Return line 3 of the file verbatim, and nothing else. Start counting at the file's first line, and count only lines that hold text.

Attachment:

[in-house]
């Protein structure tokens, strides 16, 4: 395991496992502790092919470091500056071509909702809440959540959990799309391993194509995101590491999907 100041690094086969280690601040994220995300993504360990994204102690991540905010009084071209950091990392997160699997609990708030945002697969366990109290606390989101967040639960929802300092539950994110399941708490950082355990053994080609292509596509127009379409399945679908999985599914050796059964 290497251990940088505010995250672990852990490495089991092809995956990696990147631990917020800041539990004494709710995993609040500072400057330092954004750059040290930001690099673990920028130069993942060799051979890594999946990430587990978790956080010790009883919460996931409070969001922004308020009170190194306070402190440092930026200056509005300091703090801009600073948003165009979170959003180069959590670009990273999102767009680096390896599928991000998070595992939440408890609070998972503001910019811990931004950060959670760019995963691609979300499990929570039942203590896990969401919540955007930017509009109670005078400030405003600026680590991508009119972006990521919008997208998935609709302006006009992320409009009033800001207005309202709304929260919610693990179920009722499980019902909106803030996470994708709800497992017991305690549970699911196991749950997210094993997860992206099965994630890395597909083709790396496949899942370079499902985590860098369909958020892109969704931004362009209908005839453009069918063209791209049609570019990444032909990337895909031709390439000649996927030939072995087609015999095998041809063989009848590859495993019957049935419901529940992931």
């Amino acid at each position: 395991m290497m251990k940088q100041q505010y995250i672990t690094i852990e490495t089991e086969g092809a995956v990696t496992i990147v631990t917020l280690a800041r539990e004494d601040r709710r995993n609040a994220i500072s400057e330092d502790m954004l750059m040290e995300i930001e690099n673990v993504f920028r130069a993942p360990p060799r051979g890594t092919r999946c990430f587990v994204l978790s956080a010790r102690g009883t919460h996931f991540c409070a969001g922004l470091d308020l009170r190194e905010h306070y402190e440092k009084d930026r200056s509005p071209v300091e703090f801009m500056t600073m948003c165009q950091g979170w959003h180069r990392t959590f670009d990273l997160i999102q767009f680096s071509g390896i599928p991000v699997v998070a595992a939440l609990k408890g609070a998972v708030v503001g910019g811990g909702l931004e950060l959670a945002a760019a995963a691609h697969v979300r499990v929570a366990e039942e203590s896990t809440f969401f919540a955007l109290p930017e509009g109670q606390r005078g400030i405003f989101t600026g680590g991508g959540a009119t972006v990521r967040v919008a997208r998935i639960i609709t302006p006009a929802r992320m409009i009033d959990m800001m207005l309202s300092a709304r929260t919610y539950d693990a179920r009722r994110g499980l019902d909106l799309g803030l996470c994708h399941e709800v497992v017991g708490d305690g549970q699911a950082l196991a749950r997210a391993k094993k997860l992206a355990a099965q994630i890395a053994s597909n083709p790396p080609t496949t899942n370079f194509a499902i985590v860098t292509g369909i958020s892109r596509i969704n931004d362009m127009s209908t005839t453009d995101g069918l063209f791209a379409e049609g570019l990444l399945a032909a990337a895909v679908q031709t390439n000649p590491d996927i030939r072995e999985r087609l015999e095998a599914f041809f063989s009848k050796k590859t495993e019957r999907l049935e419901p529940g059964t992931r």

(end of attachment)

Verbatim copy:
């Amino acid at each position: 395991m290497m251990k940088q100041q505010y995250i672990t690094i852990e490495t089991e086969g092809a995956v990696t496992i990147v631990t917020l280690a800041r539990e004494d601040r709710r995993n609040a994220i500072s400057e330092d502790m954004l750059m040290e995300i930001e690099n673990v993504f920028r130069a993942p360990p060799r051979g890594t092919r999946c990430f587990v994204l978790s956080a010790r102690g009883t919460h996931f991540c409070a969001g922004l470091d308020l009170r190194e905010h306070y402190e440092k009084d930026r200056s509005p071209v300091e703090f801009m500056t600073m948003c165009q950091g979170w959003h180069r990392t959590f670009d990273l997160i999102q767009f680096s071509g390896i599928p991000v699997v998070a595992a939440l609990k408890g609070a998972v708030v503001g910019g811990g909702l931004e950060l959670a945002a760019a995963a691609h697969v979300r499990v929570a366990e039942e203590s896990t809440f969401f919540a955007l109290p930017e509009g109670q606390r005078g400030i405003f989101t600026g680590g991508g959540a009119t972006v990521r967040v919008a997208r998935i639960i609709t302006p006009a929802r992320m409009i009033d959990m800001m207005l309202s300092a709304r929260t919610y539950d693990a179920r009722r994110g499980l019902d909106l799309g803030l996470c994708h399941e709800v497992v017991g708490d305690g549970q699911a950082l196991a749950r997210a391993k094993k997860l992206a355990a099965q994630i890395a053994s597909n083709p790396p080609t496949t899942n370079f194509a499902i985590v860098t292509g369909i958020s892109r596509i969704n931004d362009m127009s209908t005839t453009d995101g069918l063209f791209a379409e049609g570019l990444l399945a032909a990337a895909v679908q031709t390439n000649p590491d996927i030939r072995e999985r087609l015999e095998a599914f041809f063989s009848k050796k590859t495993e019957r999907l049935e419901p529940g059964t992931r």